Siva Therapeutics Inc,
Keywords: cancer therapy, solid tumors, therapeutic heat, hyperthermia, oncology, nanotechnology, gold nanorods, infrared light, photothermal therapy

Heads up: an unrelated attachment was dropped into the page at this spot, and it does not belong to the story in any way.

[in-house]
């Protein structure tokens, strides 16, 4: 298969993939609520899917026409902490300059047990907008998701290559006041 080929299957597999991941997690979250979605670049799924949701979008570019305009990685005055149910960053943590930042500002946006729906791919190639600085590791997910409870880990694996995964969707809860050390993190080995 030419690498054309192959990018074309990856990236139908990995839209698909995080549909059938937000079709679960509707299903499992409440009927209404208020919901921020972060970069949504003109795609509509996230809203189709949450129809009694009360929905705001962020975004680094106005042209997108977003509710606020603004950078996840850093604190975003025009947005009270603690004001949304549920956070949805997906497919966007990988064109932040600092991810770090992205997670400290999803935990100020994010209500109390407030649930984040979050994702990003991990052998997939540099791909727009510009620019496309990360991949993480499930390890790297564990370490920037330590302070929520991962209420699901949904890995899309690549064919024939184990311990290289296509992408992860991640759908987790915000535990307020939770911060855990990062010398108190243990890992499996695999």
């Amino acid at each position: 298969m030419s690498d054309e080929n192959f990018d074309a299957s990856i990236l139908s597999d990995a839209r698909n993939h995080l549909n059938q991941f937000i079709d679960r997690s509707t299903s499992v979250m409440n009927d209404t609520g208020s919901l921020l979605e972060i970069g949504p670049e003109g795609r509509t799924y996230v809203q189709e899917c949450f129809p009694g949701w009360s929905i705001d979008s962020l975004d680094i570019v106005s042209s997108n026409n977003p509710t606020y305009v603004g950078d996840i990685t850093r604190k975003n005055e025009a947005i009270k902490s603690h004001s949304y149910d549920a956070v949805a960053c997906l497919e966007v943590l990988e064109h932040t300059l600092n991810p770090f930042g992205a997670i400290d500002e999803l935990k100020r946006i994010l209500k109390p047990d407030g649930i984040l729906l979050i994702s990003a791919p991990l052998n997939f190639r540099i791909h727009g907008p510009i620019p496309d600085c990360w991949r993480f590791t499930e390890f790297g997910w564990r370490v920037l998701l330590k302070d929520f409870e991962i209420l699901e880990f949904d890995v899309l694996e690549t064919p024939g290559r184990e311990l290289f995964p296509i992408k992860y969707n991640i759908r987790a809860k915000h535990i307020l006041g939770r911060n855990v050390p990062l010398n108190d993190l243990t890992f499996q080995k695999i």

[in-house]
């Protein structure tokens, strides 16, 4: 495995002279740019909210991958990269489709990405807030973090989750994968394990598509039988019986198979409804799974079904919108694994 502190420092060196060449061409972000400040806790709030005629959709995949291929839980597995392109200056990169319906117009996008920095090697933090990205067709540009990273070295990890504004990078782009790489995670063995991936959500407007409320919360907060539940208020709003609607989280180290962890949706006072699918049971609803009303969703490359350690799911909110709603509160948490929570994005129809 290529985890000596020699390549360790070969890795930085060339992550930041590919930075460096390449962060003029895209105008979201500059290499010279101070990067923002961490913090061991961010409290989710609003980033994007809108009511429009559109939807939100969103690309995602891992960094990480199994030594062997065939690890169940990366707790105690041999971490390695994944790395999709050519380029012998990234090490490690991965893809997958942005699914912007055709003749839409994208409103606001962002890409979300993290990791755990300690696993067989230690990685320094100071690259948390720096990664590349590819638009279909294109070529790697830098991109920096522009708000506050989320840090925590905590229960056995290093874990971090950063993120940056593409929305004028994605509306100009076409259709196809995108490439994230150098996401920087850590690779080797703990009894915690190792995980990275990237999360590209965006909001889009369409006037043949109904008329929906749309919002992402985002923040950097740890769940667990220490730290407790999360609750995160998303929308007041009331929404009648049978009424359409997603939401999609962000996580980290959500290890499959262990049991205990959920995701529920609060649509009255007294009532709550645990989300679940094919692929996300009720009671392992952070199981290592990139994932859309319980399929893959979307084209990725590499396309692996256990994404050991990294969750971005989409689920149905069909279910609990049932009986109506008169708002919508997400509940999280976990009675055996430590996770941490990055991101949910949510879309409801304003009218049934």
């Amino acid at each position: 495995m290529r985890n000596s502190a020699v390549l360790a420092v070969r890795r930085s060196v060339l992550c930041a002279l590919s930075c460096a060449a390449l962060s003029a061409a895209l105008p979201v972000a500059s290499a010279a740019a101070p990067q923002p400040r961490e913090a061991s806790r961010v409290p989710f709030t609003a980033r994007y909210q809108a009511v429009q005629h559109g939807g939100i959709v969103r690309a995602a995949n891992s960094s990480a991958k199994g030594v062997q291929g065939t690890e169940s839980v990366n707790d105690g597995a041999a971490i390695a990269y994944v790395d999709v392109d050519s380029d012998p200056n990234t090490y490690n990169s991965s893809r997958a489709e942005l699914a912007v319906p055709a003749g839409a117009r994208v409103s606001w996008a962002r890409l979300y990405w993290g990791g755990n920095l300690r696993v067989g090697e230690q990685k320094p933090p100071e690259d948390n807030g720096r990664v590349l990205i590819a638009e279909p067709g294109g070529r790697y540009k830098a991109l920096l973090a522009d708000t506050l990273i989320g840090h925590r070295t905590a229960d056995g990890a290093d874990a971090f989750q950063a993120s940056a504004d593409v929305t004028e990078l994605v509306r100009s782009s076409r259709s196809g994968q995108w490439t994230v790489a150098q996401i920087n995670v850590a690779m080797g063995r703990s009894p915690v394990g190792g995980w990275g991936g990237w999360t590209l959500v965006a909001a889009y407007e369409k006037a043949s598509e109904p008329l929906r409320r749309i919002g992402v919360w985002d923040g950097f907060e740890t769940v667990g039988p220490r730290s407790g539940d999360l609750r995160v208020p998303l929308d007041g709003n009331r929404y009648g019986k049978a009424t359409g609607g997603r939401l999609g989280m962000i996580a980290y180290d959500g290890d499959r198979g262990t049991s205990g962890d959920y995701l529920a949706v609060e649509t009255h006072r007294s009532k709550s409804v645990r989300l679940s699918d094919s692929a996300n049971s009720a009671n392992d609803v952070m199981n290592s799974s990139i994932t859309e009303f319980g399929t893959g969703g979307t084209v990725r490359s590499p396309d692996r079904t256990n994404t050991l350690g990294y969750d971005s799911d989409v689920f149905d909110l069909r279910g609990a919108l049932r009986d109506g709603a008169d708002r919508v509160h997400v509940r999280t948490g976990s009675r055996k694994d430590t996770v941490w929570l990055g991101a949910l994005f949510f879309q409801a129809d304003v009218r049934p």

Summary:Siva Therapeutics is developing a simple, safe, and effective adjunct cancer treatment termed Targeted Hyperthermia™, which generates therapeutic heat emanating from within solid tumors using systemically injected precision gold nanorods and an infrared light engine – technology termed photothermal therapy. Heat has several beneficial effects for solid tumors, including selective induction of apoptosis in cancer cells, stimulation of the immune system, inactivation of cancer stem cells, and increased perfusion resulting in improved drug efficacy. Targeted Hyperthermia provides precision heating of tumors with minimal collateral damage, using SivaRods™ polymer-coated gold nanorods and a SivaLum™ infrared light engine, and it promises to be a valuable adjunct to current drug therapies. While awareness of the therapeutic value of hyperthermia has been in the cancer community for many decades, implementing practical, safe, and cost effective hyperthermic therapies has been challenging. Nanotechnology has provided key tools for targeting heat to tumors, and photohermal therapy, in particular, has demonstrated efficacy, both in animal models, and now in the clinic. A critical hurdle for photothermal therapy has been scaling up manufacture of nanoparticles to pilot batch size, while maintaining plasmonic properties and uniformity of the material. Siva has accomplished pilot scale manufacturing, and is currently undertaking full characterization of this material through a grant from the Nanotechnology Characterization Laboratory (https://ncl.cancer.gov/), which is supported by the National Cancer Institute, the FDA, and NIST. Additionally, Siva is developing a second generation LED-based infrared light engine with the ability to illuminate regions of ~10 cm in diameter with high intensity infrared light to excite nanorods that have concentrated in tumors. Together, these advances have made nanotechnology-enabled photothermal therapy more practical, safe, and cost-effective than was previously possible.